64th U.S. Secretary of State 

According to her second grade report card, "Madeleine is bright and lively, learns easily and remembers the curriculum well." The teacher evaluated young Madeleine Albright's abilities correctly. A few decades later, she was the first woman to become the United States Secretary of State.

Albright was born in 1937 in Smíchov as Marie Jana Korbelová, although her grandmother always called her Madeleine. Later, Albright legally changed her first name. As a member of the Czechoslovak diplomatic corps, her father Josef Korbel served as a great example for her future profession. After the communist coup in 1948, her father was given a death sentence and the family sought asylum in the United States. Initially Albright focused on a career in academia, studying political science at Wellesley and international relations at Columbia University. She began her political career working on Edmund S. Muskie's presidential bid in the 1970s. In 1992, she served as a foreign policy advisor to Bill Clinton during his presidential campaign. After Clinton was elected president, he chose Albright to be the U.S. Ambassador of the United Nations. During Clinton's second term, Albright became the highest-ranking woman in the history of the U.S. government when she was sworn in as Secretary of State, a position she held until 2001. She was instrumental in the expansion of NATO into post-communist countries, including the Czech Republic. She is also associated with the controversial bombing of the former Yugoslavia in 1999 during the war in Kosovo.

Since retiring from political life, Albright has published several books and runs her own consulting company, Albright Stonebridge Group. She lectures frequently at Universities and for the National Democratic Institute. Albright has three daughters from a previous marriage.

I remain
The testimonies of people who were there.

The Faithful I Remain website captures authentic and unique testimonies from witnesses of Palach’s sacrifice and presents fascinating stories from people who were inescapably affected by political trials, Soviet occupation and the subsequent “normalization”.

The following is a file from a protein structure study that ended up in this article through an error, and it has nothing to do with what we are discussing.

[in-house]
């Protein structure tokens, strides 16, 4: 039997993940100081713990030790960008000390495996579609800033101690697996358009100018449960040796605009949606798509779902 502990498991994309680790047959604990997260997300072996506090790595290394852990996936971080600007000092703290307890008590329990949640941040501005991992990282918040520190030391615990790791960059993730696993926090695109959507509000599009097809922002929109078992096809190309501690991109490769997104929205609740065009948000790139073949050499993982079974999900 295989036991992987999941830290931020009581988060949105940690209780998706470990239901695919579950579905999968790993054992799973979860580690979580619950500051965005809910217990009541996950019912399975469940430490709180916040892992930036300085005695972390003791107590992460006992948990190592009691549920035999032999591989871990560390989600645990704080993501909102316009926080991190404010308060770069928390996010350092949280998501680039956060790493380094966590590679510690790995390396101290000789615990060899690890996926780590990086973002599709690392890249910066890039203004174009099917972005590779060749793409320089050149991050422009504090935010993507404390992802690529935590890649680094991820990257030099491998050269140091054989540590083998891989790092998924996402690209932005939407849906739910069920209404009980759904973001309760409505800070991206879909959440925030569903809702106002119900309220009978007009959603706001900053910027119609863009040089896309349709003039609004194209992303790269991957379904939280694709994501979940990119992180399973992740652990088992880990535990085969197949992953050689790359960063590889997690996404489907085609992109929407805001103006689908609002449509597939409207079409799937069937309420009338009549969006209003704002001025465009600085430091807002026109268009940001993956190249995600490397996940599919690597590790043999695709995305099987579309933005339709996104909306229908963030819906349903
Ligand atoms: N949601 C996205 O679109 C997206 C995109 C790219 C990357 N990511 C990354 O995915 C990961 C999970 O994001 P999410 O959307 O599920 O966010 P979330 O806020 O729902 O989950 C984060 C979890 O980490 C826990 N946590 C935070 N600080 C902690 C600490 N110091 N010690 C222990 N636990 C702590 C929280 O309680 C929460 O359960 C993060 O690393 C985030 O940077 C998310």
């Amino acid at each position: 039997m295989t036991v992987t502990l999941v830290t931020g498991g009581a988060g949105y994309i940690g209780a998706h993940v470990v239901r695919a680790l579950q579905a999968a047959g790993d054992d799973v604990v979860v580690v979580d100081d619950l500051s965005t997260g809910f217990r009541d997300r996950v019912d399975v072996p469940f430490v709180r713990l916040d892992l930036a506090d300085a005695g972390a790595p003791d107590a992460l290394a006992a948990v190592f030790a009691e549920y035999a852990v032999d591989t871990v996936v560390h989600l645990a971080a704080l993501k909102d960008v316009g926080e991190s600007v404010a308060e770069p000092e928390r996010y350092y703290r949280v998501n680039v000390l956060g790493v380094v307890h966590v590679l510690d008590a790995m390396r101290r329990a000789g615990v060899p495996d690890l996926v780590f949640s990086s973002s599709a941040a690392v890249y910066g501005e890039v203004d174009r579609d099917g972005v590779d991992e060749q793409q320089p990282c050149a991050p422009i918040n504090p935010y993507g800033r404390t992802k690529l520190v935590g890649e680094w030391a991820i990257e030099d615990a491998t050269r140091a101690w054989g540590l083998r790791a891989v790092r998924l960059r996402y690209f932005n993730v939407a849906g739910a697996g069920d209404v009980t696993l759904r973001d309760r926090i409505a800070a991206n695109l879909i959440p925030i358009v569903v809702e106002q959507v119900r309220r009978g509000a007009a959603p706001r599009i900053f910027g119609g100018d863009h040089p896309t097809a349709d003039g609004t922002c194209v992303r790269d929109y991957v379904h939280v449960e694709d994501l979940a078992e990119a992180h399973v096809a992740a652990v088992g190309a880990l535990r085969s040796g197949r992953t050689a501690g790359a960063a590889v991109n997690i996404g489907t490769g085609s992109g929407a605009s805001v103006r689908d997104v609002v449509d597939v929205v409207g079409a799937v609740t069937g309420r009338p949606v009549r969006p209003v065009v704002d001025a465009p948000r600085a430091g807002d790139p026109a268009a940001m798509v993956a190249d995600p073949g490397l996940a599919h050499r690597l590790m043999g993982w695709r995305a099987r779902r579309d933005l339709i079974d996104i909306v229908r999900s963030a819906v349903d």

We invited publicly known figures to share their recollections of an historic and challenging time, resulting in a series of interviews full of intimate memories, experiences and impressions that illustrate critical turning points in the period of Communist rule.

The website was created by 2FRESH for HBO Europe s. r. o. to support the Burning Bush, a three-part drama from world-renowned Polish director Agnieszka Holland.The project was completed with assistance from the Prague City Council and Mayor of Prague MUDr. Bohuslav Svoboda.


HBO Europe's three-part drama Burning Bush, directed by world-renowned Polish filmmaker Agnieszka Holland, premiered on the HBO film channel on 27th January 2013.

Both the most extensive and ambitious project in the history of HBO Europe, the film recalls a period of Czech modern history which had been ignored in Czech cinema until now.

The film begins with the reconstruction of the shocking act of Jan Palach, who set himself on fire on 16 January 1969 in protest against the Soviet occupation

The story follows the young lawyer who represents Jan Palach’s mother against an influential Communist official and serves to describe the transformation of the Czechoslovak society at the time – from the silent protest culminating at Palach’s burial to growing resignation and the upcoming period of “normalization.”

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